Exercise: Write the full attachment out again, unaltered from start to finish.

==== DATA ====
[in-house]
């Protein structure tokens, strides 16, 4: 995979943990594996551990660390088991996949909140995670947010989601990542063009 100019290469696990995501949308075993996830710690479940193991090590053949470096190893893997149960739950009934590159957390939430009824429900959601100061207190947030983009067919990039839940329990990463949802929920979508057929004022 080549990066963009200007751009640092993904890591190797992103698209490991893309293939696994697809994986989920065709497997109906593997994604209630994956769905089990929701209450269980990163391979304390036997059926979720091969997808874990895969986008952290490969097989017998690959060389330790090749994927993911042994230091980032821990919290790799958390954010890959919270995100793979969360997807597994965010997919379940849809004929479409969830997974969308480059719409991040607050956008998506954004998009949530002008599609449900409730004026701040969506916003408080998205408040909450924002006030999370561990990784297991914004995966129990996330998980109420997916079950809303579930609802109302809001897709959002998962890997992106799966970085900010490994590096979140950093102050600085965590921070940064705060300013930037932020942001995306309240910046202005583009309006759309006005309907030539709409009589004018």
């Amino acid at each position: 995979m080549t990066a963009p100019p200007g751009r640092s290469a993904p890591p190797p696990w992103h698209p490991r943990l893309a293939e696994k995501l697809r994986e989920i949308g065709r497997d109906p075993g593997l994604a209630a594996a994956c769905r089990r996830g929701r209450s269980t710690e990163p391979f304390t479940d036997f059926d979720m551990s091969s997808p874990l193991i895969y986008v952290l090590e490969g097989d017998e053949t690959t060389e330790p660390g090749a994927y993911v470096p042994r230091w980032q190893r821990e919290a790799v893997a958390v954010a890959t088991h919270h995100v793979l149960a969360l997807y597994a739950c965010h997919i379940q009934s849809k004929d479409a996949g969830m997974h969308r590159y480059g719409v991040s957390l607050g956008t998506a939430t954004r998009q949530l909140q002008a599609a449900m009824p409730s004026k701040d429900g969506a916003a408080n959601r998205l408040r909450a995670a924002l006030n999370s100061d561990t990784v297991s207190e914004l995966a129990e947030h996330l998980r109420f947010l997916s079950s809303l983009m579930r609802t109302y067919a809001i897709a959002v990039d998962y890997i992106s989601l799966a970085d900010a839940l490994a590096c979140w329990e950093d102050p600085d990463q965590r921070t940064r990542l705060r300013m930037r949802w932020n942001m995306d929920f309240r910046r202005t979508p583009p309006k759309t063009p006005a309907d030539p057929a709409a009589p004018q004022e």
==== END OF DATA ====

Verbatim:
[in-house]
């Protein structure tokens, strides 16, 4: 995979943990594996551990660390088991996949909140995670947010989601990542063009 100019290469696990995501949308075993996830710690479940193991090590053949470096190893893997149960739950009934590159957390939430009824429900959601100061207190947030983009067919990039839940329990990463949802929920979508057929004022 080549990066963009200007751009640092993904890591190797992103698209490991893309293939696994697809994986989920065709497997109906593997994604209630994956769905089990929701209450269980990163391979304390036997059926979720091969997808874990895969986008952290490969097989017998690959060389330790090749994927993911042994230091980032821990919290790799958390954010890959919270995100793979969360997807597994965010997919379940849809004929479409969830997974969308480059719409991040607050956008998506954004998009949530002008599609449900409730004026701040969506916003408080998205408040909450924002006030999370561990990784297991914004995966129990996330998980109420997916079950809303579930609802109302809001897709959002998962890997992106799966970085900010490994590096979140950093102050600085965590921070940064705060300013930037932020942001995306309240910046202005583009309006759309006005309907030539709409009589004018």
């Amino acid at each position: 995979m080549t990066a963009p100019p200007g751009r640092s290469a993904p890591p190797p696990w992103h698209p490991r943990l893309a293939e696994k995501l697809r994986e989920i949308g065709r497997d109906p075993g593997l994604a209630a594996a994956c769905r089990r996830g929701r209450s269980t710690e990163p391979f304390t479940d036997f059926d979720m551990s091969s997808p874990l193991i895969y986008v952290l090590e490969g097989d017998e053949t690959t060389e330790p660390g090749a994927y993911v470096p042994r230091w980032q190893r821990e919290a790799v893997a958390v954010a890959t088991h919270h995100v793979l149960a969360l997807y597994a739950c965010h997919i379940q009934s849809k004929d479409a996949g969830m997974h969308r590159y480059g719409v991040s957390l607050g956008t998506a939430t954004r998009q949530l909140q002008a599609a449900m009824p409730s004026k701040d429900g969506a916003a408080n959601r998205l408040r909450a995670a924002l006030n999370s100061d561990t990784v297991s207190e914004l995966a129990e947030h996330l998980r109420f947010l997916s079950s809303l983009m579930r609802t109302y067919a809001i897709a959002v990039d998962y890997i992106s989601l799966a970085d900010a839940l490994a590096c979140w329990e950093d102050p600085d990463q965590r921070t940064r990542l705060r300013m930037r949802w932020n942001m995306d929920f309240r910046r202005t979508p583009p309006k759309t063009p006005a309907d030539p057929a709409a009589p004018q004022e």